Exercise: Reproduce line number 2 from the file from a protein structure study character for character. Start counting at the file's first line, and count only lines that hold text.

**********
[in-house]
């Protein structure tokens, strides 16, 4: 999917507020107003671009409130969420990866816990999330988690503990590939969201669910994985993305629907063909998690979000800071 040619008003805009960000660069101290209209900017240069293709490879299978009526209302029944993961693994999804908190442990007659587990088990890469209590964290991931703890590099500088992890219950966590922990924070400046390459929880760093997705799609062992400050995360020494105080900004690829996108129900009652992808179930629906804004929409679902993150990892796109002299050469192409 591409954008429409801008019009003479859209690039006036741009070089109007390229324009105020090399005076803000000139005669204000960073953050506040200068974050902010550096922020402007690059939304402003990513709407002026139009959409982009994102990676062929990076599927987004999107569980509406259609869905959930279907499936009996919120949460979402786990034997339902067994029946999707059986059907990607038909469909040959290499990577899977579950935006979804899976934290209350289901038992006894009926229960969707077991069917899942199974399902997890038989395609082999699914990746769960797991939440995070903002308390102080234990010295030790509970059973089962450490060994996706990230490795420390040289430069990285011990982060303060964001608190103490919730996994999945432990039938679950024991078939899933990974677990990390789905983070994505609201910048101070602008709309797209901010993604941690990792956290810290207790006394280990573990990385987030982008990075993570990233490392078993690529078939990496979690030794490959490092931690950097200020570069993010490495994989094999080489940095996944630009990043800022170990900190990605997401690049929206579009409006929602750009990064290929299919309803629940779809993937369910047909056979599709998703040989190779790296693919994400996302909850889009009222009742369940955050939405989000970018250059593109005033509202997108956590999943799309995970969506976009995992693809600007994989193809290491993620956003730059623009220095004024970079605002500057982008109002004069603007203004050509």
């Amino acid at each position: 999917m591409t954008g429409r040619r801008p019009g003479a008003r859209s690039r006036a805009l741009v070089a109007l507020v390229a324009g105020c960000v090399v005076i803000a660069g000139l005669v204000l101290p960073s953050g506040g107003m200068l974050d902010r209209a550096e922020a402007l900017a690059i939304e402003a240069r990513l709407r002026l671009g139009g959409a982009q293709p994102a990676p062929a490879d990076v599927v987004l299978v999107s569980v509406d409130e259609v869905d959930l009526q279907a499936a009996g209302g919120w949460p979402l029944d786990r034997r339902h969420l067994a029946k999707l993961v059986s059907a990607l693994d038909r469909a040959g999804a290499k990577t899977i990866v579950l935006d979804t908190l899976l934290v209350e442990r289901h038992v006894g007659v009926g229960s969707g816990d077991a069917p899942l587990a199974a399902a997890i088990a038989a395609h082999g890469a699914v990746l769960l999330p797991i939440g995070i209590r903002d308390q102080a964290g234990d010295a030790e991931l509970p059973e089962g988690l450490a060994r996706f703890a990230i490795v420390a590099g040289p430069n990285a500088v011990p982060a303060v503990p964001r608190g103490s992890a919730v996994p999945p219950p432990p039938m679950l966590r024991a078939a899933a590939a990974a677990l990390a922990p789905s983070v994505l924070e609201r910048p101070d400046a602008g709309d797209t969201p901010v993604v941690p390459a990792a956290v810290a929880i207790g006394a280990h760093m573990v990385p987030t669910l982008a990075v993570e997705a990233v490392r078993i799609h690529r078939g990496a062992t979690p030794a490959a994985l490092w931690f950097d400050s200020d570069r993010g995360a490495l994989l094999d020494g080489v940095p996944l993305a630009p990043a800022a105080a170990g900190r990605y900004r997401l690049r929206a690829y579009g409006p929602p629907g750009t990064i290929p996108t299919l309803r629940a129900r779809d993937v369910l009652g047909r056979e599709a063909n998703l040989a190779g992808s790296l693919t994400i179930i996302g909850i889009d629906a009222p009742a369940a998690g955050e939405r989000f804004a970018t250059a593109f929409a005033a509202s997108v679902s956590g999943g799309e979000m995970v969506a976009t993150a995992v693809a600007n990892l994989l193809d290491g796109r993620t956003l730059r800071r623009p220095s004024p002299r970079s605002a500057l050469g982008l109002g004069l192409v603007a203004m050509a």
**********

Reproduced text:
């Protein structure tokens, strides 16, 4: 999917507020107003671009409130969420990866816990999330988690503990590939969201669910994985993305629907063909998690979000800071 040619008003805009960000660069101290209209900017240069293709490879299978009526209302029944993961693994999804908190442990007659587990088990890469209590964290991931703890590099500088992890219950966590922990924070400046390459929880760093997705799609062992400050995360020494105080900004690829996108129900009652992808179930629906804004929409679902993150990892796109002299050469192409 591409954008429409801008019009003479859209690039006036741009070089109007390229324009105020090399005076803000000139005669204000960073953050506040200068974050902010550096922020402007690059939304402003990513709407002026139009959409982009994102990676062929990076599927987004999107569980509406259609869905959930279907499936009996919120949460979402786990034997339902067994029946999707059986059907990607038909469909040959290499990577899977579950935006979804899976934290209350289901038992006894009926229960969707077991069917899942199974399902997890038989395609082999699914990746769960797991939440995070903002308390102080234990010295030790509970059973089962450490060994996706990230490795420390040289430069990285011990982060303060964001608190103490919730996994999945432990039938679950024991078939899933990974677990990390789905983070994505609201910048101070602008709309797209901010993604941690990792956290810290207790006394280990573990990385987030982008990075993570990233490392078993690529078939990496979690030794490959490092931690950097200020570069993010490495994989094999080489940095996944630009990043800022170990900190990605997401690049929206579009409006929602750009990064290929299919309803629940779809993937369910047909056979599709998703040989190779790296693919994400996302909850889009009222009742369940955050939405989000970018250059593109005033509202997108956590999943799309995970969506976009995992693809600007994989193809290491993620956003730059623009220095004024970079605002500057982008109002004069603007203004050509």